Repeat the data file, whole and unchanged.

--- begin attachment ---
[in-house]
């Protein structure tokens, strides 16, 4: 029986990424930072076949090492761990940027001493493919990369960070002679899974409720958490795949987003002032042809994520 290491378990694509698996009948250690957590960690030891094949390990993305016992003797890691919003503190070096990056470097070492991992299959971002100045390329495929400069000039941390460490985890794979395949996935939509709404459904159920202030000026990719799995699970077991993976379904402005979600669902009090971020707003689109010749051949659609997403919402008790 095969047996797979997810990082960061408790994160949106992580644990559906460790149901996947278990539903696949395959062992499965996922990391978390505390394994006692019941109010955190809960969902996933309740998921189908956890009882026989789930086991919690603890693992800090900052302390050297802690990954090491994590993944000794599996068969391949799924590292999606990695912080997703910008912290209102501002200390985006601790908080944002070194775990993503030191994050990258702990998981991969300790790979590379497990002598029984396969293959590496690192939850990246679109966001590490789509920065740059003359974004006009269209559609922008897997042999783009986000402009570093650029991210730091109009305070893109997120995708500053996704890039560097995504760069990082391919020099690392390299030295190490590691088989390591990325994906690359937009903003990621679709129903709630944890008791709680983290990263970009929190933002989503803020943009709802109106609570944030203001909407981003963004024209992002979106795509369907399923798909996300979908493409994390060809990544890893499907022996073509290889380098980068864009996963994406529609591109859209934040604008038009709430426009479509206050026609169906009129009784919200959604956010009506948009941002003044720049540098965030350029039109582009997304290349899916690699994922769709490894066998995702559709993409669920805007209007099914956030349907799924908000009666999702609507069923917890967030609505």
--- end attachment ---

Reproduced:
[in-house]
């Protein structure tokens, strides 16, 4: 029986990424930072076949090492761990940027001493493919990369960070002679899974409720958490795949987003002032042809994520 290491378990694509698996009948250690957590960690030891094949390990993305016992003797890691919003503190070096990056470097070492991992299959971002100045390329495929400069000039941390460490985890794979395949996935939509709404459904159920202030000026990719799995699970077991993976379904402005979600669902009090971020707003689109010749051949659609997403919402008790 095969047996797979997810990082960061408790994160949106992580644990559906460790149901996947278990539903696949395959062992499965996922990391978390505390394994006692019941109010955190809960969902996933309740998921189908956890009882026989789930086991919690603890693992800090900052302390050297802690990954090491994590993944000794599996068969391949799924590292999606990695912080997703910008912290209102501002200390985006601790908080944002070194775990993503030191994050990258702990998981991969300790790979590379497990002598029984396969293959590496690192939850990246679109966001590490789509920065740059003359974004006009269209559609922008897997042999783009986000402009570093650029991210730091109009305070893109997120995708500053996704890039560097995504760069990082391919020099690392390299030295190490590691088989390591990325994906690359937009903003990621679709129903709630944890008791709680983290990263970009929190933002989503803020943009709802109106609570944030203001909407981003963004024209992002979106795509369907399923798909996300979908493409994390060809990544890893499907022996073509290889380098980068864009996963994406529609591109859209934040604008038009709430426009479509206050026609169906009129009784919200959604956010009506948009941002003044720049540098965030350029039109582009997304290349899916690699994922769709490894066998995702559709993409669920805007209007099914956030349907799924908000009666999702609507069923917890967030609505």